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Updated: March 27th, 2020
Multiple factors can influence your access to financing for your business. The legal structure of your company is one such factor. Before you commence your capital raising efforts, it is helpful to understand the role it plays in the process.
A sole proprietorship is the least complicated entity to establish. For legal and tax purposes, the business owner and the business, are one and the same. The business’s income and assets all belong to the owner, and he or she, is solely responsible for any debts incurred by the business.
With regard to financing, operating as a sole proprietorship narrows your options to a degree. Lenders will use your personal credit profile to determine whether you qualify for loans or lines of credit, for the business. To that effect, you will need to sign a personal guarantee, commit collateral, or do both, to be approved for a loan.
Qualifying for a business credit card may be easier if you have a strong personal credit score. Again, however, you will likely be required to sign a personal guarantee. This is a legally binding agreement that allows the bank to hold you personally responsible, if you default on the account.
A partnership is centered on two or more individuals who share ownership of the business. All partners share in the profits and losses, as well as the management of the business. Compared to sole proprietorships, partnerships have more flexibility with financing. It may be easier, for example, to qualify for a loan or line of credit, using the business’s credit profile. Lenders will still review the personal credit of each partner. A history of delinquencies or charge offs on one person’s profile could consequently sink the application.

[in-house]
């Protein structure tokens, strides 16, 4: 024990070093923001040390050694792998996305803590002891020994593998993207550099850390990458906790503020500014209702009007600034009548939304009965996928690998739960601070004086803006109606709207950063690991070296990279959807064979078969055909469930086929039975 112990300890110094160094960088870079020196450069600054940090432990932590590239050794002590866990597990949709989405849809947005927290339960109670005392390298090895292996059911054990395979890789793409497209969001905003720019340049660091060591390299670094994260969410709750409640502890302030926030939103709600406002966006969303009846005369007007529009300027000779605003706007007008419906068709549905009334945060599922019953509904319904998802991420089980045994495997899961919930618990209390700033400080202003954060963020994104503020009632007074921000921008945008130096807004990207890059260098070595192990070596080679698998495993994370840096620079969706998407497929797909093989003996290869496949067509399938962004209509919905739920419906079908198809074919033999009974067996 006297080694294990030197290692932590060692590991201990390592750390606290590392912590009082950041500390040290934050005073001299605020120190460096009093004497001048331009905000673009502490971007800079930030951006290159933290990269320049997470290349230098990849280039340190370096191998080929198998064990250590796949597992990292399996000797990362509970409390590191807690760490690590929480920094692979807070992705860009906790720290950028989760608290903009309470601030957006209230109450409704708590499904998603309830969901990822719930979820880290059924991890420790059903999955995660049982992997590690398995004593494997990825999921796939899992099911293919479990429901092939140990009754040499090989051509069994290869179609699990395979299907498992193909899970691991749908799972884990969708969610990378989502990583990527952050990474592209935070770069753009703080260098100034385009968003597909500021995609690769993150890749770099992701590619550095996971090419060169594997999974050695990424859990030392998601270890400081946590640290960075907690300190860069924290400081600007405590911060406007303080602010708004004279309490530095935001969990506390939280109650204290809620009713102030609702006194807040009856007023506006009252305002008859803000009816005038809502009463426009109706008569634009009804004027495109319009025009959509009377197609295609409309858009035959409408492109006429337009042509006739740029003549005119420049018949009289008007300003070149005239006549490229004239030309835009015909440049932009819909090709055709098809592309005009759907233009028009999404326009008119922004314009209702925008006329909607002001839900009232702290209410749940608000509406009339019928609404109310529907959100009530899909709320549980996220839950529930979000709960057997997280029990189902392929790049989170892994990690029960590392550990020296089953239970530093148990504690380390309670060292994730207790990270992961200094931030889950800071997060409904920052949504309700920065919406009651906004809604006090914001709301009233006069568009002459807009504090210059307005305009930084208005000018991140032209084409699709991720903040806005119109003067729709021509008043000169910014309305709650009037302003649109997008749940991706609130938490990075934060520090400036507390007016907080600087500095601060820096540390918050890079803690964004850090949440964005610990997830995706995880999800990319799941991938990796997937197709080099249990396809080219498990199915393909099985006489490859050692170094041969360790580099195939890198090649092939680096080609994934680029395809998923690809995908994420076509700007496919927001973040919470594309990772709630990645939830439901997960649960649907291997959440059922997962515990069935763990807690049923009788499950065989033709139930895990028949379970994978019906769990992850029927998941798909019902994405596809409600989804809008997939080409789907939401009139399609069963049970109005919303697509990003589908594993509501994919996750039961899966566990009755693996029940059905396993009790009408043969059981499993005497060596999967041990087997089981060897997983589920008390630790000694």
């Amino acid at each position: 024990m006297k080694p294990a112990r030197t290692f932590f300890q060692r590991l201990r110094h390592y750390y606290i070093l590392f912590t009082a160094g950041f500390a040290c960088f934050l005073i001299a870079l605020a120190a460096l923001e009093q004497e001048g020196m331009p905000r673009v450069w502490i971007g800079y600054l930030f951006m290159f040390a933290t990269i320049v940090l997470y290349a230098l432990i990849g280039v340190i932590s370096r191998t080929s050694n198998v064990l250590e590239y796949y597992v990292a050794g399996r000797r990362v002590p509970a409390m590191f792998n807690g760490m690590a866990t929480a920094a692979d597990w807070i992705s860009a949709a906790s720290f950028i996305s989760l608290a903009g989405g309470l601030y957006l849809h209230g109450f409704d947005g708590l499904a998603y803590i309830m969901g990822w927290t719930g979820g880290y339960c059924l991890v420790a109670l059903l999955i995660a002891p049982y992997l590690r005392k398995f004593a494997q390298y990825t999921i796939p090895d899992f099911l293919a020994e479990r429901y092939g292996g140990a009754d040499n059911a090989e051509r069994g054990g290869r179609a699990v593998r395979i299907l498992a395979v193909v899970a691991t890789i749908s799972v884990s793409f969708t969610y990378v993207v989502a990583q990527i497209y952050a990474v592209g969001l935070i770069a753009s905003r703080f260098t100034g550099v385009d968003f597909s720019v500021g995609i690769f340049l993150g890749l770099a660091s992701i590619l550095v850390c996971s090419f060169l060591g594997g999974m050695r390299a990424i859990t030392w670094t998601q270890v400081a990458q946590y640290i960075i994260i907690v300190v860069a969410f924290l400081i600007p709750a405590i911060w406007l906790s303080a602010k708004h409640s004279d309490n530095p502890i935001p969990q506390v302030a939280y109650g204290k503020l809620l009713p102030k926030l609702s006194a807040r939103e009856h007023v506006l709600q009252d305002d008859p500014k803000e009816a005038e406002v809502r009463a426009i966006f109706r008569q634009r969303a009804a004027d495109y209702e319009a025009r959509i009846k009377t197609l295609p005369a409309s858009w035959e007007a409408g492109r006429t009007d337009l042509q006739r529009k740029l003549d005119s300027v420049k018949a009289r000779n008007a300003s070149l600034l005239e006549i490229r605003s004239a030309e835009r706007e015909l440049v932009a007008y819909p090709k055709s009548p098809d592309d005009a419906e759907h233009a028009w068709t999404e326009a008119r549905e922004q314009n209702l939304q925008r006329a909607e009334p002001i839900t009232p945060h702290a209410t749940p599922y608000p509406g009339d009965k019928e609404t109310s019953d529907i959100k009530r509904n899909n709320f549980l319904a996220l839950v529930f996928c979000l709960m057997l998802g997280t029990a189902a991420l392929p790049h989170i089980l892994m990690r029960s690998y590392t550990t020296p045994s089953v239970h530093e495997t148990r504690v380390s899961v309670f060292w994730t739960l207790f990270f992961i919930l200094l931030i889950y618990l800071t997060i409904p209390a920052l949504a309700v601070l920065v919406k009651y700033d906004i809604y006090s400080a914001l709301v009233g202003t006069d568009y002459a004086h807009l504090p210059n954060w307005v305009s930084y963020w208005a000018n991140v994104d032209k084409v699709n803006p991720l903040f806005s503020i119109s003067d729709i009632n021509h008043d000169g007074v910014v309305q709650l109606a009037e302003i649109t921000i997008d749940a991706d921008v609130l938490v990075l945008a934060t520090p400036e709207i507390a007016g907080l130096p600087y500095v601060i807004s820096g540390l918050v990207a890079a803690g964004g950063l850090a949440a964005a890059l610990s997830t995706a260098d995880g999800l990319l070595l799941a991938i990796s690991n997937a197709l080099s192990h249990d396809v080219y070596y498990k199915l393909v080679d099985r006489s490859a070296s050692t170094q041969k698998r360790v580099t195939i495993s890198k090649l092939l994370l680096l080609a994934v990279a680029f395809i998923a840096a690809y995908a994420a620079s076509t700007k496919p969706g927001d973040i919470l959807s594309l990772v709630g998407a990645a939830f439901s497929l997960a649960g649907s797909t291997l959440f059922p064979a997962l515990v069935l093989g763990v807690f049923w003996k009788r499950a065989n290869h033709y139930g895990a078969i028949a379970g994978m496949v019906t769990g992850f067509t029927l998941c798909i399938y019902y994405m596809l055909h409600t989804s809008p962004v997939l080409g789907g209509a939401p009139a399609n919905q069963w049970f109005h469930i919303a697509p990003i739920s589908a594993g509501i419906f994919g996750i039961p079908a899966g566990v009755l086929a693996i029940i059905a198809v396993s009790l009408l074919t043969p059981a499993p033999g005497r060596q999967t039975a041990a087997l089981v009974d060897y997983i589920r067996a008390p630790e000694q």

Equity financing is an alternate route partnerships can pursue. It can be done in two ways. The first is to have existing partners invest more money into the business, in exchange for a larger ownership stake. Otherwise, the company can bring new partners on board, who would also receive shares in the business, in proportion to the capital they invest.
When taking on new partners, it’s important to decide whether they’ll play an active role in the management of the business, or operate as silent partners. If it’s the former, weigh the impact on business operations, against the opportunities created by the access to new capital.
Silent partners will likely want to insulate themselves from personal liability for business debts. In that case, the business can be organized as a Limited Partnership. Those partners actively involved in the management of the company will bear the liability for business debt.
Incorporating creates an entirely separate business entity, which offers the founder(s) and management team, certain personal protections against liability. Apart from that benefit, operating as a corporation opens the door to a broader range of financing options.
For example, it is possible to obtain a corporate credit card versus a small business card. Corporate cards may offer greater spending power, and approval is based on the business’s credit history, not your personal history. A corporate card may be the better option if you run a larger business with multiple employees.
Corporations also have the benefit of being able to seek funding through venture capital funds or angel investors. These are private investors who provide money to corporations in the seed or growth stages. Using venture capital investments to fund your business has its advantages, since you’re not obligated to pay the investor back if you’re unable to make the venture a success. If the business does take off though, investors will expect a commensurate return.
A limited liability company combines structural elements of a corporation with the tax benefits of a partnership. You can operate as an LLC alone, or in conjunction with other owners. All LLC owners are protected from personal liability from business debt, unless they personally guarantee debt on which the LLC defaults. Financing options available to sole proprietorships and partnerships, are also viable for LLCs.
Unlike corporations, however, venture capital may not be an option for LLCs. An LLC, like a sole proprietorship or a partnership, is a “pass-through” entity, i.e. an entity not subject to income tax. A VC fund would be subject to taxation on the LLC’s income, even if it receives no cash distributions. Some VC funds prohibit investments in LLCs, due to this tax implication.